Figure 4. Sample Number

Figure 4. shows the reduction in retention on cuttings when centrifuge cuttings are processed by a cuttings dryer. The volume reduction indicated can be as high as almost 50%.

The vast majority of offshore rigs today were designed before secondary drying was mandated. Frequently, waste management, including solids control, is treated as an afterthought. Accordingly, few offshore rigs are amenable to the installation of equipment required for secondary drying.

One of the issues related to secondary drying is the amount of fine solids that accompany the recovered drilling fluid. The effluent from dryer operations is always laden with low-gravity solids that are passed either over a fine screen or through one or more centrifuges. Passing the recovered drilling fluid through one or more high-speed centrifuges should allow the cleaned drilling fluid being returned to the active system to have a content of low-gravity solids below the target in the operator’s drilling program.

Figure 5. Drilling waste management device layout

Figure 5. shows a schematic of fluid removed by a cuttings dryer being further processed by a centrifuge. The intent is to remove fines from the fluid prior to returning the fluid to the drilling system. By removing LGS cleaner fluid is returned, but some fluid is lost again.

Figure 6. A typical cutting dryer installation on a jackup rig with two high-speed centrifuges processing in series removing low-gravity solids. All pumps and process tanks are tucked beneath the process equipment.

Figure 6. shows a picture of an installation of a cuttings dryer with associated processing equipment and tanks. An idea of the size of the processing area can be envisioned in this picture. Another benefit of any secondary drying operation is the ability to catch all drilling fluid that may flow off the end of the shaker due to screen blinding, surges in circulation, etc. The potential for excess fluid, particularly on ultra-deepwater operations, should be evaluated and planned for. For instance, ‘‘boosting the riser’’ frequently will overwhelm the screening capacity of a deepwater drilling rig. The single most difficult aspect of operating a reliable cuttings dryer operation is getting the volume and variety of drilled cuttings with associated drilling fluid to the dryer in a continuous stream. The second most problematic aspect of dryer operations is dealing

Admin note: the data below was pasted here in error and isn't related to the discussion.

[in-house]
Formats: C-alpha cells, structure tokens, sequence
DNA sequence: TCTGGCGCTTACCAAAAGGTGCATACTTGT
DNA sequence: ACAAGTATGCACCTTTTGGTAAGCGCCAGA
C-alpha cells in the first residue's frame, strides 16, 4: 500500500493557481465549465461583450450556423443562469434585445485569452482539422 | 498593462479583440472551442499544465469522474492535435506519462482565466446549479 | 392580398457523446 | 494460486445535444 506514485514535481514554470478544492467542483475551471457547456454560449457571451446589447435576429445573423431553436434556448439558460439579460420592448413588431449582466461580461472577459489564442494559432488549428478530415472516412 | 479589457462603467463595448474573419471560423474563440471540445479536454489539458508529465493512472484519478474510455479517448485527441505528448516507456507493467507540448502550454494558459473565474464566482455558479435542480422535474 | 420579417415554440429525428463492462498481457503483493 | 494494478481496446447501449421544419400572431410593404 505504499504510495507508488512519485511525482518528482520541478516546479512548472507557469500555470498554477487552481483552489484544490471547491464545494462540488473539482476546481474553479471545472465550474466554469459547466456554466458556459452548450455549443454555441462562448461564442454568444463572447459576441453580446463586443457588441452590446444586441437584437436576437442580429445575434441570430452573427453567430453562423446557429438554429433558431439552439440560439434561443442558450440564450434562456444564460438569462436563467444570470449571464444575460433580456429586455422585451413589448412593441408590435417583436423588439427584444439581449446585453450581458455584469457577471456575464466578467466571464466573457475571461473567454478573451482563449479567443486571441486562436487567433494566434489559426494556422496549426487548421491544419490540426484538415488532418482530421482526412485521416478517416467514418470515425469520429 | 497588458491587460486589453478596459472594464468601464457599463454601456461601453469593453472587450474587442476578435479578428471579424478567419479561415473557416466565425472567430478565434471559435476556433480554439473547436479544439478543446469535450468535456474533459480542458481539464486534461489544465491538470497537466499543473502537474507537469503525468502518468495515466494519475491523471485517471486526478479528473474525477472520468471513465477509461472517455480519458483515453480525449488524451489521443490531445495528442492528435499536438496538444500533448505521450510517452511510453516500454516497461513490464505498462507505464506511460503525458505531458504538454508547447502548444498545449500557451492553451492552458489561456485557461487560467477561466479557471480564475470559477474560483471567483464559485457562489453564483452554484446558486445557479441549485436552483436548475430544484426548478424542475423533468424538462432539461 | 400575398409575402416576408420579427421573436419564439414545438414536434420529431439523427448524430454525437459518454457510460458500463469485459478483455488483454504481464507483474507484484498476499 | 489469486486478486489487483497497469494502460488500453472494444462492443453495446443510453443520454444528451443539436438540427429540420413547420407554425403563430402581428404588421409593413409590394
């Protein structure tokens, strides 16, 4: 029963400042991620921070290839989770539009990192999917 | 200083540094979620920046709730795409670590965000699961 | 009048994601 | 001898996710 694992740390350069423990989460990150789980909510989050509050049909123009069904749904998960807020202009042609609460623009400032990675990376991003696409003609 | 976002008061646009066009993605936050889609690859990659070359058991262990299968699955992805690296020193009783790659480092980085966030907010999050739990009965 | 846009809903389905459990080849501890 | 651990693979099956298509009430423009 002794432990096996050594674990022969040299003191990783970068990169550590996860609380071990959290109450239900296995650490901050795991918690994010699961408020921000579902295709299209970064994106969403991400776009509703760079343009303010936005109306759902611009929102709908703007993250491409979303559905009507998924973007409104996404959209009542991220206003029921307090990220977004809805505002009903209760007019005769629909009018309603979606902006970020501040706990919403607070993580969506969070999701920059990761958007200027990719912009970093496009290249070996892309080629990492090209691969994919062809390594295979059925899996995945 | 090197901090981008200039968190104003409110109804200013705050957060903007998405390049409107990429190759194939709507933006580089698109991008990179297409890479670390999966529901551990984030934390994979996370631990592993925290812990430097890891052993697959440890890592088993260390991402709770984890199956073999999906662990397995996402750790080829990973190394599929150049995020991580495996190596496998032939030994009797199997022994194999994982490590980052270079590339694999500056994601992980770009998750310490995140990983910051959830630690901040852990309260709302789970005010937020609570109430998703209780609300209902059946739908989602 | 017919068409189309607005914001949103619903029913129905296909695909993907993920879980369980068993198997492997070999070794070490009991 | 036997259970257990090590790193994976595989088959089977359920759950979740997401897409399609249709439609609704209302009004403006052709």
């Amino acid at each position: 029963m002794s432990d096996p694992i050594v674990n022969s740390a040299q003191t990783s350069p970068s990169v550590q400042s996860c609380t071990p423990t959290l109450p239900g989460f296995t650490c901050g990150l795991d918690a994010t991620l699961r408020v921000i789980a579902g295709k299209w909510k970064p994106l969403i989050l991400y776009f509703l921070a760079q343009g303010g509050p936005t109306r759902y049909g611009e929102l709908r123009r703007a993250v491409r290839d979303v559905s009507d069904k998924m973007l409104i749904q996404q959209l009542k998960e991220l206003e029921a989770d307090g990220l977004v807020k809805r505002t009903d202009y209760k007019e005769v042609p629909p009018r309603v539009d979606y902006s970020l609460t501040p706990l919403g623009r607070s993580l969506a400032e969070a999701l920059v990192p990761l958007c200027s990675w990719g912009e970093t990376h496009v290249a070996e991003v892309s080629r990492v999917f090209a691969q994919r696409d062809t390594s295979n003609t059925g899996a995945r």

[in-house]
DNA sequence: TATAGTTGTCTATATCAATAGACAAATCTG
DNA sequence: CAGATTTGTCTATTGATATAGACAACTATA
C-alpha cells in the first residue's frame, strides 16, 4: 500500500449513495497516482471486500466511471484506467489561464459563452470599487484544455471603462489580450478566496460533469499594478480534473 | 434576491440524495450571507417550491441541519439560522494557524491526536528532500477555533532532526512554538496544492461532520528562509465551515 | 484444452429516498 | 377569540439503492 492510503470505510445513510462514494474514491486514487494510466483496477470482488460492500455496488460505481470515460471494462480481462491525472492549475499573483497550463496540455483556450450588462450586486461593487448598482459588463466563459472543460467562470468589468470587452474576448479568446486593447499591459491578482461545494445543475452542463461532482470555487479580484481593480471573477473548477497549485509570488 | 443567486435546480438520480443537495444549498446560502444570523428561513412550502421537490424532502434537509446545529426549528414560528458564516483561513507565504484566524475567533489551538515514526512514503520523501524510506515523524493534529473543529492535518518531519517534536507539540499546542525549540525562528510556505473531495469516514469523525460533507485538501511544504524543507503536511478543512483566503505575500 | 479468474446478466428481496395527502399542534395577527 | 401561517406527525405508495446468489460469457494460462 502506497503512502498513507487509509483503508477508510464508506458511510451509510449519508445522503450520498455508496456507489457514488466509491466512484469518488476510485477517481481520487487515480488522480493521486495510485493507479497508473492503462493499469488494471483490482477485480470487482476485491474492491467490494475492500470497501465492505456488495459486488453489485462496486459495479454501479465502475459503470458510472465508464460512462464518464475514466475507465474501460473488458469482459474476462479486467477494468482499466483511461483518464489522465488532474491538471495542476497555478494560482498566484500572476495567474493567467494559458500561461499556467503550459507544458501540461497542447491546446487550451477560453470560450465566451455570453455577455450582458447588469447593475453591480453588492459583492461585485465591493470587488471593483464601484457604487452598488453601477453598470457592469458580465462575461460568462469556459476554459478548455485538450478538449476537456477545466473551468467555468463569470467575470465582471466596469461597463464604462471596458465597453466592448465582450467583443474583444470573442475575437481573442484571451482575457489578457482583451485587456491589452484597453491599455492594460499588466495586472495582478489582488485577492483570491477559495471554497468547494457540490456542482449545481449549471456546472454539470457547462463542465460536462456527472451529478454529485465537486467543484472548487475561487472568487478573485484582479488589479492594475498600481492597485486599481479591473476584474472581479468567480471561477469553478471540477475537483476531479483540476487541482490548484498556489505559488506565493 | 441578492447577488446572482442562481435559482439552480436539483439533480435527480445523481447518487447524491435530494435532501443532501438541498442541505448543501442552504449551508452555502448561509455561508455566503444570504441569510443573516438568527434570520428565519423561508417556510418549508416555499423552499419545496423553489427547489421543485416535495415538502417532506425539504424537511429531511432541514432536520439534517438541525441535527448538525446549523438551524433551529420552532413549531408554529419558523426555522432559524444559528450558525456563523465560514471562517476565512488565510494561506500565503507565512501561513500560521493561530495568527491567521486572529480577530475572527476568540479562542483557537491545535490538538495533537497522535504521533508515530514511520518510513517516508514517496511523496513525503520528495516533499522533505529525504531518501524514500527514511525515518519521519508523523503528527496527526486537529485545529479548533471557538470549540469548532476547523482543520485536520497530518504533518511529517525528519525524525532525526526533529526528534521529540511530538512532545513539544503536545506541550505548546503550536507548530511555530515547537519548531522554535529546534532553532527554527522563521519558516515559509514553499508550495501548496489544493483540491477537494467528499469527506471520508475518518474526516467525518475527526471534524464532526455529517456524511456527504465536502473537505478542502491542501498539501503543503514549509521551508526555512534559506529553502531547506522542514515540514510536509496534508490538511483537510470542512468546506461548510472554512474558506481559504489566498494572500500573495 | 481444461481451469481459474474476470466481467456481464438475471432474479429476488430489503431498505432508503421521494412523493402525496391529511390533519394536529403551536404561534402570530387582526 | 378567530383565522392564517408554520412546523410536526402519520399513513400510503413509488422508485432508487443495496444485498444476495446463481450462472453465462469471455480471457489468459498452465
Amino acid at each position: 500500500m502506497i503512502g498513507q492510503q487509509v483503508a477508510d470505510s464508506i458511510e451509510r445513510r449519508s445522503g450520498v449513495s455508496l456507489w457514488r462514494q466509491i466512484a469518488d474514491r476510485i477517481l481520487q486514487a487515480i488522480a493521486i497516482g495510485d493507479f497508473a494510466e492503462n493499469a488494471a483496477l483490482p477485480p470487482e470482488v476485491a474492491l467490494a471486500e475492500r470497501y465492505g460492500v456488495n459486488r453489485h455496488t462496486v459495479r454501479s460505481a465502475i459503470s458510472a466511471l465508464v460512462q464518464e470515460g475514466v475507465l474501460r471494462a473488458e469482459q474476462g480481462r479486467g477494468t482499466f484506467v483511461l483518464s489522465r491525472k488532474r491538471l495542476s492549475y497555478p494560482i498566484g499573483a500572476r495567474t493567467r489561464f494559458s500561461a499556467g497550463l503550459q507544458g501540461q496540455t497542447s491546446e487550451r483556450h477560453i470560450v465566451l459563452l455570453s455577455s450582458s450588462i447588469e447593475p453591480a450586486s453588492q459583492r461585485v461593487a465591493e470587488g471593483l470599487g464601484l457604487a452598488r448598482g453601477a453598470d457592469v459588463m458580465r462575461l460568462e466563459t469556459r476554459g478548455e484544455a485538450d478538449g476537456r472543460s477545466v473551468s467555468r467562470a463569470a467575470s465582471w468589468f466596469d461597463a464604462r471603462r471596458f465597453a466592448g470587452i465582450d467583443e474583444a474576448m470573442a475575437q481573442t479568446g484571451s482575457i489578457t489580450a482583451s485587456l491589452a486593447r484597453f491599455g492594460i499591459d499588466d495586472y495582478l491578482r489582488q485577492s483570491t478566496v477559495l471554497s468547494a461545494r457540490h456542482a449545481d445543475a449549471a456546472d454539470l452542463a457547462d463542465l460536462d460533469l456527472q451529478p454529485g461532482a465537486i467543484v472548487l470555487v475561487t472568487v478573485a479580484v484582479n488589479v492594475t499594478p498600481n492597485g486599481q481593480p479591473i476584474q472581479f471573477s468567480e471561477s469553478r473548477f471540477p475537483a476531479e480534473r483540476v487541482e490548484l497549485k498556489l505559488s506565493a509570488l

with the discharge ‘‘on stream,’’ that is, balancing all equipment, fluid levels, and feed streams. Dryers and their associated centrifuges or fines units are fed with a variety of equipment types. Without delving into the various feed methodologies, suffice it to say that simplicity reigns.

The simpler systems are generally more reliable and more easily brought back online when something untoward occurs.

Any secondary drying installation for an offshore rig must provide the capability to easily switch between any of the following modes:

  • Bypass all drilled solids, cement, and displacement fluids overboard.
  • Zero discharge—everything from the well bore is diverted to either cuttings boxes, cuttings tanks, or cuttings barges for further processing. In some instances, cuttings are ground and injected down the annulus on-stream, or as created.
  • Normal dryer operations in which all well-bore discharges are passed through a cuttings dryer prior to final disposal.

One Reply to “Cuttings Dryers”

Comments are closed.